Later in the season Hurricane Zeta made landfall in Cocodrie, Louisiana, on October 27, decayed into a tropical storm over central Alabama, transitioned into a post-tropical cyclone over Virginia, and its remnants crossed the New Jersey coast southwest of Cape May to return to the North Atlantic 24 hours after making its U.S. landfall. Zeta’s forward motion increased to 25 mph at landfall and accelerated as it traveled across the country. It had a relatively narrow band of wind damage, but its rapid forward motion enabled it to penetrate deeply, leaving a swath of destruction across Louisiana, Mississippi, Alabama, northern Georgia, upstate South Carolina, and North Carolina.
Ordinarily, once hurricanes move inland they lose the heat energy that fuels their development over the warm ocean waters and they weaken quickly into tropical storms or tropical depressions. Some tropical cyclones that make landfall in the United States, particularly those that strike farther north, do manage to retain hurricane-force winds as they track over land due to their forward speed and larger radius of maximum winds. Hurricane risk in the United States reaches as far inland as Tennessee and Kentucky, and as far north as the Great Lakes area.
Gulf Coast Hit Repeatedly
A salient feature of this season was the number of tropical cyclones that struck the Gulf Coast in general, and Louisiana in particular. Of the 12 named storms that made landfall in the U.S., eight hit the Gulf Coast; of these, three hurricanes—Laura, Delta, and Zeta—plus tropical storms Cristobal and Marco struck Louisiana’s almost 400 miles of coastline. It could have been even worse for the Pelican State because Sally and Beta had forecast tracks that included Louisiana but made landfall just across the state lines of Texas and Alabama respectively, missing Louisiana only narrowly.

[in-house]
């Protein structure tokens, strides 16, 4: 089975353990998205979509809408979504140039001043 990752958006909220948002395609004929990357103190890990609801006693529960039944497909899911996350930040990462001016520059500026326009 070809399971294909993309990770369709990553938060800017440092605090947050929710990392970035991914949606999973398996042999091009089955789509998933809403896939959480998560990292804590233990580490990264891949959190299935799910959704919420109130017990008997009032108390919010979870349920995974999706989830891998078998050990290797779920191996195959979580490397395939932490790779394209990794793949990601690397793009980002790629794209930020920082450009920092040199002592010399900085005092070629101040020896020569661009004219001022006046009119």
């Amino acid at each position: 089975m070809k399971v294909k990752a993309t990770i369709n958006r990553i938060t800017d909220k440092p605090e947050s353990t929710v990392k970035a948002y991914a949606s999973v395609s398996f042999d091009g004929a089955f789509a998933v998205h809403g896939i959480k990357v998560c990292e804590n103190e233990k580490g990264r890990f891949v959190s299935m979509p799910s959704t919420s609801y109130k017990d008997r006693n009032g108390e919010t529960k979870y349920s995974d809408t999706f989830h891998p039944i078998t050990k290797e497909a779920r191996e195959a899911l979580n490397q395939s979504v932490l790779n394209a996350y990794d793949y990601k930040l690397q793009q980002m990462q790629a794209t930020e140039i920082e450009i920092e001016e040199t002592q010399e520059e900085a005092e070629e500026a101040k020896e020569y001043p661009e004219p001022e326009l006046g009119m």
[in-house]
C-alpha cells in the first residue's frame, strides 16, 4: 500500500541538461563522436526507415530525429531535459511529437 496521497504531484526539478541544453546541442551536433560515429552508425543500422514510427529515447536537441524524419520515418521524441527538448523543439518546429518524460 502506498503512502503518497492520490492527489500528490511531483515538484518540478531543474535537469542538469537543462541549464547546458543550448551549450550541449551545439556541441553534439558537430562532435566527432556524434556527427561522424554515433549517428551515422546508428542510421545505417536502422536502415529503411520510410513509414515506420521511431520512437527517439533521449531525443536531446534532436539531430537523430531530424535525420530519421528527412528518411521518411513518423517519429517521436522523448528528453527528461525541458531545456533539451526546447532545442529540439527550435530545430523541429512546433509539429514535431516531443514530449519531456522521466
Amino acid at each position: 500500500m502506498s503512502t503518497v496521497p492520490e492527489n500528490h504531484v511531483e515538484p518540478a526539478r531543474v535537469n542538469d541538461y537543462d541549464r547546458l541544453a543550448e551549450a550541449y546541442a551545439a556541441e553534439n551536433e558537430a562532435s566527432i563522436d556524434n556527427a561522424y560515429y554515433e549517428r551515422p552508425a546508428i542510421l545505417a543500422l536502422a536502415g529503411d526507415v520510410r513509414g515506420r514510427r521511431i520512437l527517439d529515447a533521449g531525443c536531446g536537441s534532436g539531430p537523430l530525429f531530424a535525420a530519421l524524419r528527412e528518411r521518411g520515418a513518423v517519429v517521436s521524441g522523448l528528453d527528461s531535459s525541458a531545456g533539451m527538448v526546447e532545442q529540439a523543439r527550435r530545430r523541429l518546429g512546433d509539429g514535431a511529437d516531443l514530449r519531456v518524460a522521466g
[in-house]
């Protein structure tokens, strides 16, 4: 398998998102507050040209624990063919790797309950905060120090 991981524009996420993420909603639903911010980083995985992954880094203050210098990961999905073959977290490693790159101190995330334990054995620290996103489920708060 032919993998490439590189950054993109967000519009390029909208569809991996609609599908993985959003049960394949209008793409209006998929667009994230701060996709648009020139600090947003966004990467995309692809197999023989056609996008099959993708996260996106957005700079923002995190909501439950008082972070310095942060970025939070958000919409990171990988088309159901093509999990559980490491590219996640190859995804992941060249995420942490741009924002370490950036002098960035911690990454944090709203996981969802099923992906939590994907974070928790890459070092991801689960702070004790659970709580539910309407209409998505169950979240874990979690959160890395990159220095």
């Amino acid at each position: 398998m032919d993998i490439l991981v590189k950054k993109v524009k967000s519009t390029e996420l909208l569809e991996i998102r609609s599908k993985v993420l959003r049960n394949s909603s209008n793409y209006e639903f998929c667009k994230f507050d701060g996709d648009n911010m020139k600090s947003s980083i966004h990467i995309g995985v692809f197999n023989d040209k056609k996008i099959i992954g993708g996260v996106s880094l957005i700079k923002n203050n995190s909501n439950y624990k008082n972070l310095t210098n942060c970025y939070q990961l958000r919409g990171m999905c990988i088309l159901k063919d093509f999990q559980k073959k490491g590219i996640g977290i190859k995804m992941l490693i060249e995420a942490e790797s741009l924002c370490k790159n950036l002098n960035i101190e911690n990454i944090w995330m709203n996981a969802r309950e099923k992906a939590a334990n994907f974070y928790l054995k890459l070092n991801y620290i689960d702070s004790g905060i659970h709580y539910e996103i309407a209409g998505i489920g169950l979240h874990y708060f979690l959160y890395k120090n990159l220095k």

This was the first time since records began in 1851 that five storms have hit Louisiana in a single season, but it is not unusual for the state to experience extensive hurricane activity. Between 1851 and 2004, of the 273 hurricanes that made landfall on the American Atlantic Coast 49 struck the state. Louisiana’s location makes it a prime target for landfalling hurricanes and in an active season in the Gulf it will likely experience more impact from hurricanes. And 2020 has been an unusually active season in the Gulf with conditions favorable for hurricane activity. For the first time since 1933, for example, there were two systems active in the Gulf simultaneously (Marco and Laura in late August).
Climate Signals and Climate Change
Several elements are essential for tropical cyclone development and intensification, the most important of which are elevated sea surface temperatures, weak vertical wind shear, atmospheric instability, and high moisture levels in the atmosphere.
Following a transition to El Niño-Southern Oscillation (ENSO)-neutral conditions, in August-September 2020, a La Niña event developed in the tropical Pacific. This Pacific Ocean cooling led to lower Atlantic basin wind shear, supportive of enhanced TC formation. The Atlantic Multidecadal Oscillation (AMO) Index, a measure of the anomalous warmth of the Atlantic Ocean, correlates strongly with hurricane activity. It has remained in a warm phase since the mid-1990s. Sea surface temperatures in the Atlantic, Caribbean, and Gulf of Mexico were much warmer than the long-term (1981-2010) average all season; a greater number of severe hurricanes tend to form during the AMO’s warm phases than in its cool phases. In June and July the Madden-Julian Oscillation (MJO), which NOAA describes as “an eastward moving disturbance of clouds, rainfall, winds, and pressure,” became very favorable for Atlantic tropical activity. And this year has seen a persistent and strong negative phase of the North Atlantic Oscillation (NAO). The NAO reflects differences in surface sea-level pressure and impacts the intensity and location of the North Atlantic jet stream and storm tracks, resulting in changes in temperature and precipitation patterns. During negative phases of the NAO, Atlantic hurricanes are more likely to make landfall in the Gulf of Mexico rather than the U.S. East Coast, a feature of this year’s activity.